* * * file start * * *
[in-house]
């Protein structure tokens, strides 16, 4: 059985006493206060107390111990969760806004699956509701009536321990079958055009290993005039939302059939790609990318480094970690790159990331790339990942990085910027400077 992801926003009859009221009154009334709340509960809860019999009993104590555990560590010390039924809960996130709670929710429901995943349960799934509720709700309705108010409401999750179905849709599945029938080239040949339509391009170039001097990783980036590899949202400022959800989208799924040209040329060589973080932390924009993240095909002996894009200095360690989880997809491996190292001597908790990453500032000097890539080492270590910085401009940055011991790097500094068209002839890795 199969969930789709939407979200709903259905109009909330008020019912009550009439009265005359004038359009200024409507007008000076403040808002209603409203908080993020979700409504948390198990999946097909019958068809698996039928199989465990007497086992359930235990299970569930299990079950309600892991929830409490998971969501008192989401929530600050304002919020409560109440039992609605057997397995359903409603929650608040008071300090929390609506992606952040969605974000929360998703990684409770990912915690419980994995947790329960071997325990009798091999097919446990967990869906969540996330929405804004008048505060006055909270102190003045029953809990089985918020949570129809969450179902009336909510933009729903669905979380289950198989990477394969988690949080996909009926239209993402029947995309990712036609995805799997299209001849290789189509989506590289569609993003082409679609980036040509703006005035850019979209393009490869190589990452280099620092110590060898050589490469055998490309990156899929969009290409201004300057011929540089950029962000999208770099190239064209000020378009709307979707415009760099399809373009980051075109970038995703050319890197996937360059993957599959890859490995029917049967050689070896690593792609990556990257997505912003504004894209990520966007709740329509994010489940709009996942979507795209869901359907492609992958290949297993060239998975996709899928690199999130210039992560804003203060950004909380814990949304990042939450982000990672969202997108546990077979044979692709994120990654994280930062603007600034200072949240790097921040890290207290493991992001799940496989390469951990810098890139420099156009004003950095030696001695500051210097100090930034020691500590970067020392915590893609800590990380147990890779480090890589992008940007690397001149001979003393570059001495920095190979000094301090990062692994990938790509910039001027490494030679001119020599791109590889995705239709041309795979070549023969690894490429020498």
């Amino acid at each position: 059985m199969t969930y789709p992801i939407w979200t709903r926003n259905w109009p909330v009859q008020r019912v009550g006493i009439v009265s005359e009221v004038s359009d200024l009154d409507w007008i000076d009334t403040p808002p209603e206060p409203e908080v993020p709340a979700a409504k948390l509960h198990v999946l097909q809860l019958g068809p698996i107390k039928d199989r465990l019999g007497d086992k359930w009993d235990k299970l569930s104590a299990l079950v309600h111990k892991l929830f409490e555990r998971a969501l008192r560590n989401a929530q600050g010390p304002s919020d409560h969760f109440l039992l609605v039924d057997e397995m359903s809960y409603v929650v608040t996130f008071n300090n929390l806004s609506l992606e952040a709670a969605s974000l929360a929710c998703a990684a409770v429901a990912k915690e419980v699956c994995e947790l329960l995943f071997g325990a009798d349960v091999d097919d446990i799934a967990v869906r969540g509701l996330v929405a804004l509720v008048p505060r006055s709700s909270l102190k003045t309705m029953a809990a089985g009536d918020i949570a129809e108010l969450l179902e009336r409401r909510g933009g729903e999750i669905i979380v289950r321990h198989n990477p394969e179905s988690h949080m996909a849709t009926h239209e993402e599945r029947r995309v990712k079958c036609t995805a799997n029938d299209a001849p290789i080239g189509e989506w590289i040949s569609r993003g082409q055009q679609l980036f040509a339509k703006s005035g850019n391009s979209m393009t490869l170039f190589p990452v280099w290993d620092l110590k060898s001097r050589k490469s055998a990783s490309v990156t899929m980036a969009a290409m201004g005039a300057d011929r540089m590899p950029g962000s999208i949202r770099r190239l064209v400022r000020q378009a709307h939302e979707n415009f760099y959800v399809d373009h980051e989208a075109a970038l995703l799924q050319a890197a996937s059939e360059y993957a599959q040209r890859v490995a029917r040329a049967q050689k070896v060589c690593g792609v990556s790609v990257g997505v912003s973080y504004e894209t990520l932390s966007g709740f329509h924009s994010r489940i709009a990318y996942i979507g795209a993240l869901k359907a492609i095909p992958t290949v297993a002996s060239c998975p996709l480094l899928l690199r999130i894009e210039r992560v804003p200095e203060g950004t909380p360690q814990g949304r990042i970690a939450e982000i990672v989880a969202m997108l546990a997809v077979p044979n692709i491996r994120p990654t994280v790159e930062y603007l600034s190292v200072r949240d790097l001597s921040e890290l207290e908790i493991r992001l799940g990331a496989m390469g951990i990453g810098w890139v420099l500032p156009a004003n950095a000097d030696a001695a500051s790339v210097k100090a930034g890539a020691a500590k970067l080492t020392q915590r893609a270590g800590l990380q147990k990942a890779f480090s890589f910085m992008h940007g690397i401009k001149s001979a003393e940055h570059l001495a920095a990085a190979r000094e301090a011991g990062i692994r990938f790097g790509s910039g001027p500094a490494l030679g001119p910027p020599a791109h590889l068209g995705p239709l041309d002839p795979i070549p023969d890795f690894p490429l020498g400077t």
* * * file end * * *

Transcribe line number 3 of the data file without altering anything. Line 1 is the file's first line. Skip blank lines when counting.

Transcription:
């Amino acid at each position: 059985m199969t969930y789709p992801i939407w979200t709903r926003n259905w109009p909330v009859q008020r019912v009550g006493i009439v009265s005359e009221v004038s359009d200024l009154d409507w007008i000076d009334t403040p808002p209603e206060p409203e908080v993020p709340a979700a409504k948390l509960h198990v999946l097909q809860l019958g068809p698996i107390k039928d199989r465990l019999g007497d086992k359930w009993d235990k299970l569930s104590a299990l079950v309600h111990k892991l929830f409490e555990r998971a969501l008192r560590n989401a929530q600050g010390p304002s919020d409560h969760f109440l039992l609605v039924d057997e397995m359903s809960y409603v929650v608040t996130f008071n300090n929390l806004s609506l992606e952040a709670a969605s974000l929360a929710c998703a990684a409770v429901a990912k915690e419980v699956c994995e947790l329960l995943f071997g325990a009798d349960v091999d097919d446990i799934a967990v869906r969540g509701l996330v929405a804004l509720v008048p505060r006055s709700s909270l102190k003045t309705m029953a809990a089985g009536d918020i949570a129809e108010l969450l179902e009336r409401r909510g933009g729903e999750i669905i979380v289950r321990h198989n990477p394969e179905s988690h949080m996909a849709t009926h239209e993402e599945r029947r995309v990712k079958c036609t995805a799997n029938d299209a001849p290789i080239g189509e989506w590289i040949s569609r993003g082409q055009q679609l980036f040509a339509k703006s005035g850019n391009s979209m393009t490869l170039f190589p990452v280099w290993d620092l110590k060898s001097r050589k490469s055998a990783s490309v990156t899929m980036a969009a290409m201004g005039a300057d011929r540089m590899p950029g962000s999208i949202r770099r190239l064209v400022r000020q378009a709307h939302e979707n415009f760099y959800v399809d373009h980051e989208a075109a970038l995703l799924q050319a890197a996937s059939e360059y993957a599959q040209r890859v490995a029917r040329a049967q050689k070896v060589c690593g792609v990556s790609v990257g997505v912003s973080y504004e894209t990520l932390s966007g709740f329509h924009s994010r489940i709009a990318y996942i979507g795209a993240l869901k359907a492609i095909p992958t290949v297993a002996s060239c998975p996709l480094l899928l690199r999130i894009e210039r992560v804003p200095e203060g950004t909380p360690q814990g949304r990042i970690a939450e982000i990672v989880a969202m997108l546990a997809v077979p044979n692709i491996r994120p990654t994280v790159e930062y603007l600034s190292v200072r949240d790097l001597s921040e890290l207290e908790i493991r992001l799940g990331a496989m390469g951990i990453g810098w890139v420099l500032p156009a004003n950095a000097d030696a001695a500051s790339v210097k100090a930034g890539a020691a500590k970067l080492t020392q915590r893609a270590g800590l990380q147990k990942a890779f480090s890589f910085m992008h940007g690397i401009k001149s001979a003393e940055h570059l001495a920095a990085a190979r000094e301090a011991g990062i692994r990938f790097g790509s910039g001027p500094a490494l030679g001119p910027p020599a791109h590889l068209g995705p239709l041309d002839p795979i070549p023969d890795f690894p490429l020498g400077t």